Later in Matthew 24:35 we read: “Heaven and earth shall pass away, but my words shall not pass away.”
Jesus does not change subjects when He assures the disciples that “heaven and earth shall pass away“. He merely affirms His prior predictions that recorded in Matthew 24:29-31. Keep in mind that the central focus of the Olivet Discourse is the desolation of the “house” and “world“ of apostate Israel (Mat 23:36). The old world of Judaism, represented by the earthly temple in Jerusalem, is taken apart stone by stone (Mat 24:2). The New Covenant replaces the Old Covenant with a new priesthood, a new sacrifice, a new tabernacle (John 1:14) and a new temple (John 2:19, 1 Cor. 3:16, Eph 2:21). In essence, a new heaven and earth.
The passing away of heavens and earth is the passing away of old covenant Judaism!
The darkening of the sun, moon and the falling stars, coupled with the shaking of the heavens (Mat 24:29) are descriptive ways of saying the “heavens and earth shall pass away.” In other contexts, when stars fall, they fall to the earth, a sure sign of judgment (Isa. 14:12, Dan. 8:10, Rev. 6:13; 9:1 12:4). So then, the passing away of heavens and earth is the passing away of old covenant Judaism. Led and upheld by those who “crucified the Lord of glory“ (1 Cor. 2:8).
Likewise in 2 Peter chapter 3 the “heavens and earth“ being “reserved unto fire against the day of judgment“ refers not to the last and final judgment of the world. Rather to the utter desolation and destruction made against the corrupt Jewish temple system and government. Here’s the scripture:
2 Peter 3:5-7 (KJV) – “For this they willingly are ignorant of, that by the word of God the heavens were of old, and the earth standing out of the water and in the water: Whereby the world that then was, being overflowed with water, perished: But the heavens and the earth, which are now, by the same word are kept in store, reserved unto fire against the day of judgment and perdition of ungodly men.”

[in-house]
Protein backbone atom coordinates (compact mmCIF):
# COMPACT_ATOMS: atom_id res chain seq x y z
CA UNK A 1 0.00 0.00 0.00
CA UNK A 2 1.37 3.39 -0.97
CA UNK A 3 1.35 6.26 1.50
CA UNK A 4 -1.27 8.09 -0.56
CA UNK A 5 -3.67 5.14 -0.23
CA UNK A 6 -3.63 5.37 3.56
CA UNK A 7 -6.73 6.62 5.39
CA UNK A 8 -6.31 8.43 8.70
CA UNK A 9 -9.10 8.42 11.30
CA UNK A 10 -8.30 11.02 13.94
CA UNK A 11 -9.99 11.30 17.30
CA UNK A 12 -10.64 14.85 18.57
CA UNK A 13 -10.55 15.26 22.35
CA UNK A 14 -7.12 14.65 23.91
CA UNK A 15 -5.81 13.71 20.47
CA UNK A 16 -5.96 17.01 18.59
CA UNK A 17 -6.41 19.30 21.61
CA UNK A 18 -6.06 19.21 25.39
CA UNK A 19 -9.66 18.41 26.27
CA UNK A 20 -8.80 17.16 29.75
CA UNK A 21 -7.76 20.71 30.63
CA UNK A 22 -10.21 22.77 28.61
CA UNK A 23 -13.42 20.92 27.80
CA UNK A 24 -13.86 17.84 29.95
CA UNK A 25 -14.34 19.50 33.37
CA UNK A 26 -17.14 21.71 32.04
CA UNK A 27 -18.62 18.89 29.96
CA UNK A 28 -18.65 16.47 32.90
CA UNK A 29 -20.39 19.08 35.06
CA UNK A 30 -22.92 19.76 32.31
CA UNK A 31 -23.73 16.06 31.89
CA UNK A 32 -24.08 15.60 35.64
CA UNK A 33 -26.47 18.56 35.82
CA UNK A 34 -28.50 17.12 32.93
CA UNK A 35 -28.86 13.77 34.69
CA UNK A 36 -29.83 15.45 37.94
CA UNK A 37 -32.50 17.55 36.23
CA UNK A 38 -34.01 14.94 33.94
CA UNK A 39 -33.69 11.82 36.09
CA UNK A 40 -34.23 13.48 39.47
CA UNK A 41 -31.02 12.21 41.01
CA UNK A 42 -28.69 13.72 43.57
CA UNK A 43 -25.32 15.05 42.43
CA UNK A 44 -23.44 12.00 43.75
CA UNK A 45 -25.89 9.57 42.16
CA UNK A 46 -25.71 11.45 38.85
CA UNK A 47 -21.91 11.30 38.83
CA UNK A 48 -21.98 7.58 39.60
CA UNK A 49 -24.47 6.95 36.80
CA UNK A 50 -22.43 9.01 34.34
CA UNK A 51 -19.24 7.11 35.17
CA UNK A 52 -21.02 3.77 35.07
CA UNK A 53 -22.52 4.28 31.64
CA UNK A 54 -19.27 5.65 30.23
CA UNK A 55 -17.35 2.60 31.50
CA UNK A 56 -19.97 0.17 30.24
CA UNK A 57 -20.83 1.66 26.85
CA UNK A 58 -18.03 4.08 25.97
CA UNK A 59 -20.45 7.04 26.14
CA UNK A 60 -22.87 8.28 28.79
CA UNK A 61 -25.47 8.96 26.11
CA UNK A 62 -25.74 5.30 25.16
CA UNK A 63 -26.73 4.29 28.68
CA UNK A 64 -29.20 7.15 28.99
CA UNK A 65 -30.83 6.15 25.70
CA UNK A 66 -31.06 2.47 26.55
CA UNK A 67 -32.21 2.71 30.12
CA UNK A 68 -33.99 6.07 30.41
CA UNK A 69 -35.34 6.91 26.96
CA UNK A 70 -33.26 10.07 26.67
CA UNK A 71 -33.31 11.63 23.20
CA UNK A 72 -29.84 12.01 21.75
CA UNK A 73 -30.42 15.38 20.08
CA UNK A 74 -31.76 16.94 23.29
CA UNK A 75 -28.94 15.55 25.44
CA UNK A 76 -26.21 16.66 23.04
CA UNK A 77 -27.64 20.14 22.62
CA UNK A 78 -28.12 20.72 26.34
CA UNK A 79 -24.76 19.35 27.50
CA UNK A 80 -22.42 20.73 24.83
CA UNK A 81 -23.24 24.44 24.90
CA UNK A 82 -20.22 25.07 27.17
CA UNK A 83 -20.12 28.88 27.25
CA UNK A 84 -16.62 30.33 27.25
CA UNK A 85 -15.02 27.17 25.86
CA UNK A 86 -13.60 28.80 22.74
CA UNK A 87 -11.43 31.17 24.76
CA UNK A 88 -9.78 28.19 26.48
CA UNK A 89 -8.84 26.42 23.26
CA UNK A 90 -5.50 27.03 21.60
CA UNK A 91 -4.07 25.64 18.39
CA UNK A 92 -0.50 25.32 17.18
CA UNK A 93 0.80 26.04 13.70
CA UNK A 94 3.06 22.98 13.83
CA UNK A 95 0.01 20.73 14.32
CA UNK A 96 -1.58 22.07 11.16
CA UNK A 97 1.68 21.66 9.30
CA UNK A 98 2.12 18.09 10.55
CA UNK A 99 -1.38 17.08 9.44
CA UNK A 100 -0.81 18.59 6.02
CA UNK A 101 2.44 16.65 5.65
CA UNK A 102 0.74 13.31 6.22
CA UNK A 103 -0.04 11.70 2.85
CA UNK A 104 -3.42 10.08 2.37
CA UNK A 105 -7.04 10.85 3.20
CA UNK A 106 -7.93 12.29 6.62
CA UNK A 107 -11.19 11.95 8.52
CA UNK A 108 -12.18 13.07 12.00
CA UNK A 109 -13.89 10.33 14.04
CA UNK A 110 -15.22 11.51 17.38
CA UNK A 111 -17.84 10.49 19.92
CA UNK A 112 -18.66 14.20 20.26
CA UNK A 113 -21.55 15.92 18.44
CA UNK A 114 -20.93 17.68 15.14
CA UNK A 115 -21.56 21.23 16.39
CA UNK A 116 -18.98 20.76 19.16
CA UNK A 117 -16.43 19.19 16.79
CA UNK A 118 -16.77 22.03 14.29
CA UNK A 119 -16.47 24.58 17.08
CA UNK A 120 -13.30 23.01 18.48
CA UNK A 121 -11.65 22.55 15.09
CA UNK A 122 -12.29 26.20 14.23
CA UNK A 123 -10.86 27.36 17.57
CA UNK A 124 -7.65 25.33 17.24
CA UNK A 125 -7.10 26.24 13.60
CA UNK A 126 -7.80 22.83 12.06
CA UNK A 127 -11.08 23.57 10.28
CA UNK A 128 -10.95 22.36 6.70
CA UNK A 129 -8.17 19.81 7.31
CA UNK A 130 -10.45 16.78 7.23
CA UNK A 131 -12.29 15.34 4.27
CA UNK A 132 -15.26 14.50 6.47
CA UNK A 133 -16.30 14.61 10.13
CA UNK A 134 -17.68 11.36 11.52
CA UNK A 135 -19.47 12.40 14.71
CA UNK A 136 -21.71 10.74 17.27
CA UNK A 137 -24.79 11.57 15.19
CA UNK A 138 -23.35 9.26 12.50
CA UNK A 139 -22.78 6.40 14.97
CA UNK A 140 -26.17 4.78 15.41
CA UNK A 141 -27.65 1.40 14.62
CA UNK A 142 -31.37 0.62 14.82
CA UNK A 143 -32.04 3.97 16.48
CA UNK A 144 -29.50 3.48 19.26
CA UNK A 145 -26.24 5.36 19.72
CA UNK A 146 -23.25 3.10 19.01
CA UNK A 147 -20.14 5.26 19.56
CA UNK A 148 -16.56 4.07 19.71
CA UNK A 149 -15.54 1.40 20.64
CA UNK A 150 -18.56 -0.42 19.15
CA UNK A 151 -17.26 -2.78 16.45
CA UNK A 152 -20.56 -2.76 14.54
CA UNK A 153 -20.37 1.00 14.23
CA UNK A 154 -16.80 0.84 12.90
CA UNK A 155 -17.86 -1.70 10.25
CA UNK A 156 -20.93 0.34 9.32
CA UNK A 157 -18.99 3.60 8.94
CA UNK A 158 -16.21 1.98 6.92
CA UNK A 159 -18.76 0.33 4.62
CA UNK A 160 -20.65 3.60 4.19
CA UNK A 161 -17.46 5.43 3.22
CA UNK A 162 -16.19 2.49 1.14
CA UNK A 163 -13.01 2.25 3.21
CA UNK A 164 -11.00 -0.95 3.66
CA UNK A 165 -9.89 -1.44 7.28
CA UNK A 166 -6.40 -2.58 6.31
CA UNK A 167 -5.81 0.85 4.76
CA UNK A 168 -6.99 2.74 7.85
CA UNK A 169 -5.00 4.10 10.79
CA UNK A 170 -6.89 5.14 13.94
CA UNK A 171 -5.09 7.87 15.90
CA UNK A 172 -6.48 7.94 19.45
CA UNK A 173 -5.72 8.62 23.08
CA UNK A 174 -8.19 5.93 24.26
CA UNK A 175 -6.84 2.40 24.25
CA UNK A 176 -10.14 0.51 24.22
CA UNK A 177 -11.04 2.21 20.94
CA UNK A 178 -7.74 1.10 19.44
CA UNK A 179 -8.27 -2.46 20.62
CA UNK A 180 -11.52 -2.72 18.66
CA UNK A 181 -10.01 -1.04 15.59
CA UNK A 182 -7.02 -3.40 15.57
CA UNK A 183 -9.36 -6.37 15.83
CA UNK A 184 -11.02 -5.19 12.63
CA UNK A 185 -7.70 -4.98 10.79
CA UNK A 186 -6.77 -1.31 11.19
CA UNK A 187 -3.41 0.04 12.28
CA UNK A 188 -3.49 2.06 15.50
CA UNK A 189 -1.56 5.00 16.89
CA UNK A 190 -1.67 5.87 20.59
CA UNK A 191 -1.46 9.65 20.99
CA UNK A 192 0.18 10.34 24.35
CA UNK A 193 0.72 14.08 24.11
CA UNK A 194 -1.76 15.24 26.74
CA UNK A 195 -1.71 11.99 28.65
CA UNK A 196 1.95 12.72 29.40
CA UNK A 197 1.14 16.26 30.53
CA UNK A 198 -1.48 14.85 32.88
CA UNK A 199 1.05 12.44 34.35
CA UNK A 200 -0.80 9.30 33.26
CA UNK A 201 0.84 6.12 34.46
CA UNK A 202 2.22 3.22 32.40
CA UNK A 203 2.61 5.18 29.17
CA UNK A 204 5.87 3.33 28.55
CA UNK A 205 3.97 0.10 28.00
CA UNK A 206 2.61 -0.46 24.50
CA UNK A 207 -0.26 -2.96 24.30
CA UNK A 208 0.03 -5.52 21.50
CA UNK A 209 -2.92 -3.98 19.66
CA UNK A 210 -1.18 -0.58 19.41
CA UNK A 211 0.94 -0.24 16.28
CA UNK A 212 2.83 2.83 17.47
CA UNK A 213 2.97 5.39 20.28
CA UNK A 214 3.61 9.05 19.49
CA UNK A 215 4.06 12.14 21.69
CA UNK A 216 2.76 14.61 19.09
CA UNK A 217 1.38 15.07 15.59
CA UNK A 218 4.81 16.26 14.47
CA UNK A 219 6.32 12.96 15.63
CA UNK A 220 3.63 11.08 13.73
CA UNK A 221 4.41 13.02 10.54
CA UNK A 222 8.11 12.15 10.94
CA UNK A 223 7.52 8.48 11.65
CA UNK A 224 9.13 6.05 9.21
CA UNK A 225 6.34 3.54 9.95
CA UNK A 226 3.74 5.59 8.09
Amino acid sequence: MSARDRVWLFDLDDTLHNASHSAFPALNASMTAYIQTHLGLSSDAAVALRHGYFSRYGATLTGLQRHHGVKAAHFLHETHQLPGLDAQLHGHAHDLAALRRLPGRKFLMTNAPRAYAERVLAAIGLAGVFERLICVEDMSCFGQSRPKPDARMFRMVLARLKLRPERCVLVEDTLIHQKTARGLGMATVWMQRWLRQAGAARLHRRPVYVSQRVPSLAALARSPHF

2 Peter 3:5-7 is a reference to the great flood of Noah’s day. It states that the world perished. While the great flood did destroy all the cities of the earth, the world or earth itself did not perish. And certainly the heavens did not perish. What did perish was the old order of the world. The old world of sin was washed away in the flood water. Likewise, the heavens and earth passing away by fire, if taken literally, represents the destruction of the universe. The period, when that is to take place, is called the “end of the world.” Those familiar with the phraseology of the Old Testament Scriptures know that the dissolution of the Mosaic/Judaic religious system, and the establishment of the Christian religious system, is often spoken of as the removing the old heavens and earth and the creation of a new heavens and earth!